Campaigners have asked Uganda’s parliament to order the removal of monuments to British colonialists and to rename streets commemorating imperial military forces.

Or this one:

in the United States, the Museum of Man, in San Diego, recently hired a Navajo educator as its “director of decolonization” and announced that it would no longer display human remains without tribal consent. 

At the  American Museum of Natural History, demonstrators have trooped through the museum on an Anti–Columbus Day Tour. They chant, drum, dance, and unfurl banners: rename the day. respect the ancestors. decolonize! reclaim! imagine!.

Of course there is a connection to the issue of "Palestine":

Whether seeking a two-state solution, a confederation, or a single “Jewish” state over the entire Land of Israel, a “conflict resolution” approach does not address the wider need for decolonization. A settler colonial perspective restores the original and underlying problem of settlement that began in the late 19th century — one which asserts its claim to the entire country of Palestine. This is not to say that the occupied Palestinian territories are not occupied under international law, but that occupation is a sub-issue that must be addressed in the context of a wider process of decolonization, including the right of Palestinian refugees to return.

The authors take their analysis one step further, writing there:

Settlers come with the intent of not just living in another territory but taking it over — to thoroughly replace the existing society and to supersede it in a normalized settler state. Through myths of entitlement invented to legitimize their seizure of the land, the settlers strive to become the natives — that is, they assert their indigeneity — while rendering the real indigenous people invisible.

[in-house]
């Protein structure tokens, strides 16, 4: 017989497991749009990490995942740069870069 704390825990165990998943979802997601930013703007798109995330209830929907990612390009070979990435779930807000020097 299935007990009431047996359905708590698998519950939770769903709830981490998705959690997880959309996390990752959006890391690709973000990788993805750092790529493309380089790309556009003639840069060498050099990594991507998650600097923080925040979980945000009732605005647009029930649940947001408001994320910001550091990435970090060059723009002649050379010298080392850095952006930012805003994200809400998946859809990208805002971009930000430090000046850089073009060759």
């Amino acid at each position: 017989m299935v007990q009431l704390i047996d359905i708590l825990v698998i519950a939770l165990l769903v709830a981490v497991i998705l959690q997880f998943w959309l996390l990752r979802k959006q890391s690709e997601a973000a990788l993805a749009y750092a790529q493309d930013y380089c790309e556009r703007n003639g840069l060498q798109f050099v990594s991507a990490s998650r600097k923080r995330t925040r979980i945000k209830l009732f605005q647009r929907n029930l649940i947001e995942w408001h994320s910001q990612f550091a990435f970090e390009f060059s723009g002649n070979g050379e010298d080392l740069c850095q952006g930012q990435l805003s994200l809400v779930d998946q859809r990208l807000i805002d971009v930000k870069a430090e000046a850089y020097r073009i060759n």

But hold out hope for the eventual:

integration of the settler population into a society of equals.

Even though he is knwlingly devious, admitting to his real goals:

the majority of Israeli Jews will never be active partners in a struggle for the decolonization of Palestine. As settler colonials they have no motivation to decolonize, which they view as a form of national suicide. The best we can aim for strategically is to “soften” them through an inclusive plan of decolonization

Jeff Halper expands here (pardon the pun). 

Now, here is Israel's Permanent Representative of Israel to the United NationsYeuda Blum at the United Nations December 21, 1978:

(a) In 1917 there was no such thing as a separate "Palestinian people". The Arab nationalist movement had barely begun, and particularist national movements in the Arab provinces of the former Ottoman Empire were virtually unknown. The dominant view among local Arabs at the end of the First World War was that the Arabs living in Palestine were part of the Syrian people and the greater Arab nation. Indeed, in 1919 and 1920, Arabs in Palestine objected to the Palestine Mandate, inter alia, on the grounds that they should not be separated from their brethren outside the area of the Mandate.